Turning to 2019 earnings guidance. You can refer to Page 27 of our fourth quarter supplemental package for details on the key assumptions driving our 2019 financial outlook. We expect our 2019 FFO per diluted share to be in the range of $4.97 to $5.17 with a midpoint of $5.07, representing a $0.30 per share or 6.3% increase from our 2018 results. The major assumptions and components of this $0.30 per share increase in FFO at the midpoint of our guidance range are as follows: An approximate $0.18 per share increase in FFO related to the performance of our 42,972 unit same-store portfolio. We are expecting same store net operating income growth of 2.3% to 4.3% driven by revenue growth of 2.8% to 3.8% and expense growth of 2.75% to 3.75%. Each 1% increase in same-store NOI is approximately $0.055 per share in FFO. An approximate $0.19 per share increase in FFO related to net operating income from our nonsame store properties resulting primarily from the incremental contribution from our development communities in lease-up during 2018 and 2019; our recently stabilized Camden NoMa Phase 2 development and our 3 acquisitions completed in 2018; and finally, an approximate $0.06 per share increase in FFO due to an assumed $300 million of pro forma acquisitions spread throughout the year and an assumed year 1 yield of 4.1%.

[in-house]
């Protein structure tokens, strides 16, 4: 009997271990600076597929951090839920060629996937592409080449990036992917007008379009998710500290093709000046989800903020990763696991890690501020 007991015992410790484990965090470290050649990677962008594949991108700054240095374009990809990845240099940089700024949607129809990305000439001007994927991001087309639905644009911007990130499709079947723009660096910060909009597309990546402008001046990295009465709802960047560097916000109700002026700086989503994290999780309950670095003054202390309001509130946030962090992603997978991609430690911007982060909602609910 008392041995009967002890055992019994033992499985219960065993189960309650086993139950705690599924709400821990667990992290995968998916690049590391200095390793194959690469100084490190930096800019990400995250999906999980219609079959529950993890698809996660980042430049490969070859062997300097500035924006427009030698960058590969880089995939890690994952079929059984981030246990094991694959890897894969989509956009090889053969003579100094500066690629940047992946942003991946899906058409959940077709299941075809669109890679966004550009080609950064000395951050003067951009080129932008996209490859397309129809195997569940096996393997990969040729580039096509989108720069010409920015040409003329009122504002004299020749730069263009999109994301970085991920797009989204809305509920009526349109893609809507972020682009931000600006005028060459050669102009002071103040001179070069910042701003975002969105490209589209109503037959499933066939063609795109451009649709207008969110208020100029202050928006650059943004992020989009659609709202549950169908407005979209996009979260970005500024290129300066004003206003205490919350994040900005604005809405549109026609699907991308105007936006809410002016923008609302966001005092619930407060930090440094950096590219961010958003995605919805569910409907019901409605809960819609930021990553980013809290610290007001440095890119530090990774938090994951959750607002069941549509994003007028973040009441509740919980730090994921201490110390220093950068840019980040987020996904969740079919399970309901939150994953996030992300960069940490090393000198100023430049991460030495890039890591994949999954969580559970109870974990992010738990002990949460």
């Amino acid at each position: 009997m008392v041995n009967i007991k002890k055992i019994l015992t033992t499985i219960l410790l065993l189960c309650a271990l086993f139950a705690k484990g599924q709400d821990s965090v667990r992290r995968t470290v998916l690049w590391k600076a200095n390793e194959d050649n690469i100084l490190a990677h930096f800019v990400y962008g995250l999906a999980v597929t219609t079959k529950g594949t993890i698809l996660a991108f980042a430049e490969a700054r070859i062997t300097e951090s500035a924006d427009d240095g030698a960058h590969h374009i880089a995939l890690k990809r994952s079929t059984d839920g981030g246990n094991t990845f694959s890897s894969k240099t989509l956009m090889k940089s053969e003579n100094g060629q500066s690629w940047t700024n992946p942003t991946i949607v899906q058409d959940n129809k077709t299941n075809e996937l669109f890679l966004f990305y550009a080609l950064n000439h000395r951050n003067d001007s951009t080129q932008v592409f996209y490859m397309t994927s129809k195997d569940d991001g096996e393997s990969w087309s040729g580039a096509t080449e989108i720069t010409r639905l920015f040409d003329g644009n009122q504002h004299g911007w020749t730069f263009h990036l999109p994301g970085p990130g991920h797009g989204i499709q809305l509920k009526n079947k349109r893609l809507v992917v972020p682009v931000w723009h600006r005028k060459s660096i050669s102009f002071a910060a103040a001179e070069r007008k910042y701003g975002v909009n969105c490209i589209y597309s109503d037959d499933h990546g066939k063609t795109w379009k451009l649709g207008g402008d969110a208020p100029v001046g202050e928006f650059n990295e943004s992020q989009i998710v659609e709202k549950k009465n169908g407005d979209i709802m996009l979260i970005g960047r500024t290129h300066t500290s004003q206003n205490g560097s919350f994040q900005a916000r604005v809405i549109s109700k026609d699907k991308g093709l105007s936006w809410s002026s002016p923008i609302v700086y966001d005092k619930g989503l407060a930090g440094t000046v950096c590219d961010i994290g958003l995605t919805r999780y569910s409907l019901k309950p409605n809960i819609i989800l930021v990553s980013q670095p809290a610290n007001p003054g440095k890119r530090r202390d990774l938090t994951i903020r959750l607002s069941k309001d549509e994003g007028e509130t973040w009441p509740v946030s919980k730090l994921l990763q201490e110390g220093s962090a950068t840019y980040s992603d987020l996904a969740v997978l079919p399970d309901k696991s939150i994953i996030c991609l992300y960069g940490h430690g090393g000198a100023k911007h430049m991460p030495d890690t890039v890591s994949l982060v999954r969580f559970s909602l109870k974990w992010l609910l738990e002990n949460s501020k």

This $0.43 cumulative increase in FFO per share is partially offset by: an approximate $0.02 per share decrease in FFO due to an assumed $100 million of pro forma dispositions in the latter part of the year; an approximate $0.05 per share decrease in FFO resulting from the combination of lower interest income from lower cash balances; an approximate 2% increase in combined corporate general and administrative and property management expenses; and higher corporate depreciation and amortization due to the implementation of a new cloud-based accounting and human resources system; and an approximate $0.06 per share decrease in FFO due to higher net interest expense, resulting primarily from actual and projected 2018 and 2019 net acquisition and development activity, partially offset by the accretive refinancing of maturing secured debt.